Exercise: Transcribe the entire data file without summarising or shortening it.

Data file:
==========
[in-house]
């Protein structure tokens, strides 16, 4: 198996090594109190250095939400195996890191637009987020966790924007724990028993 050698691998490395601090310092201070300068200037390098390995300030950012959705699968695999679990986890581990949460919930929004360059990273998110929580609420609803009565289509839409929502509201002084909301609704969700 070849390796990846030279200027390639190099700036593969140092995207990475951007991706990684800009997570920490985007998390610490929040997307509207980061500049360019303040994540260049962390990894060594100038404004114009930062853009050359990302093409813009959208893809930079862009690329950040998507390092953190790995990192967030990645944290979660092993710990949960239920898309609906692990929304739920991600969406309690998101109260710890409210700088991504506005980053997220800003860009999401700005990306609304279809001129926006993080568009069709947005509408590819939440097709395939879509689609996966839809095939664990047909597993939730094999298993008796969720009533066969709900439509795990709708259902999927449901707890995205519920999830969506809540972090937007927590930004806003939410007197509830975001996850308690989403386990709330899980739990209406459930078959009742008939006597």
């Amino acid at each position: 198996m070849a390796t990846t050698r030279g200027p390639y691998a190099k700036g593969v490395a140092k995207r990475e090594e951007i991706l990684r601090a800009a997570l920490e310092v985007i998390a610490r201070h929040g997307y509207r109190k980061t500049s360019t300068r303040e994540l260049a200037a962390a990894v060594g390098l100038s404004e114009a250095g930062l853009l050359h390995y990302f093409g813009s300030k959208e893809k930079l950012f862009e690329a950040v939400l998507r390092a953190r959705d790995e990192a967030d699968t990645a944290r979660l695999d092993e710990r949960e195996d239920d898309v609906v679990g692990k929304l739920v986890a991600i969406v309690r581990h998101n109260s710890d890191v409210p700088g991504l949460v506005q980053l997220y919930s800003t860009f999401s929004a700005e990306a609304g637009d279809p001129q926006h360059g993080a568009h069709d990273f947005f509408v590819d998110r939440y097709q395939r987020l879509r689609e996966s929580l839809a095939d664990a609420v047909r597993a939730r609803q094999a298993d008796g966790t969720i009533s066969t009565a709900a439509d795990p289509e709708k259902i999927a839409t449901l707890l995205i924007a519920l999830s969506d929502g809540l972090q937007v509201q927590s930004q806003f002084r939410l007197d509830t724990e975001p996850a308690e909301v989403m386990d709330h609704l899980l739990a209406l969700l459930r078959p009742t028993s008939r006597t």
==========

[in-house]
């Protein structure tokens, strides 16, 4: 198996090594109190250095939400195996890191637009987020966790924007724990028993 050698691998490395601090310092201070300068200037390098390995300030950012959705699968695999679990986890581990949460919930929004360059990273998110929580609420609803009565289509839409929502509201002084909301609704969700 070849390796990846030279200027390639190099700036593969140092995207990475951007991706990684800009997570920490985007998390610490929040997307509207980061500049360019303040994540260049962390990894060594100038404004114009930062853009050359990302093409813009959208893809930079862009690329950040998507390092953190790995990192967030990645944290979660092993710990949960239920898309609906692990929304739920991600969406309690998101109260710890409210700088991504506005980053997220800003860009999401700005990306609304279809001129926006993080568009069709947005509408590819939440097709395939879509689609996966839809095939664990047909597993939730094999298993008796969720009533066969709900439509795990709708259902999927449901707890995205519920999830969506809540972090937007927590930004806003939410007197509830975001996850308690989403386990709330899980739990209406459930078959009742008939006597």
């Amino acid at each position: 198996m070849a390796t990846t050698r030279g200027p390639y691998a190099k700036g593969v490395a140092k995207r990475e090594e951007i991706l990684r601090a800009a997570l920490e310092v985007i998390a610490r201070h929040g997307y509207r109190k980061t500049s360019t300068r303040e994540l260049a200037a962390a990894v060594g390098l100038s404004e114009a250095g930062l853009l050359h390995y990302f093409g813009s300030k959208e893809k930079l950012f862009e690329a950040v939400l998507r390092a953190r959705d790995e990192a967030d699968t990645a944290r979660l695999d092993e710990r949960e195996d239920d898309v609906v679990g692990k929304l739920v986890a991600i969406v309690r581990h998101n109260s710890d890191v409210p700088g991504l949460v506005q980053l997220y919930s800003t860009f999401s929004a700005e990306a609304g637009d279809p001129q926006h360059g993080a568009h069709d990273f947005f509408v590819d998110r939440y097709q395939r987020l879509r689609e996966s929580l839809a095939d664990a609420v047909r597993a939730r609803q094999a298993d008796g966790t969720i009533s066969t009565a709900a439509d795990p289509e709708k259902i999927a839409t449901l707890l995205i924007a519920l999830s969506d929502g809540l972090q937007v509201q927590s930004q806003f002084r939410l007197d509830t724990e975001p996850a308690e909301v989403m386990d709330h609704l899980l739990a209406l969700l459930r078959p009742t028993s008939r006597t």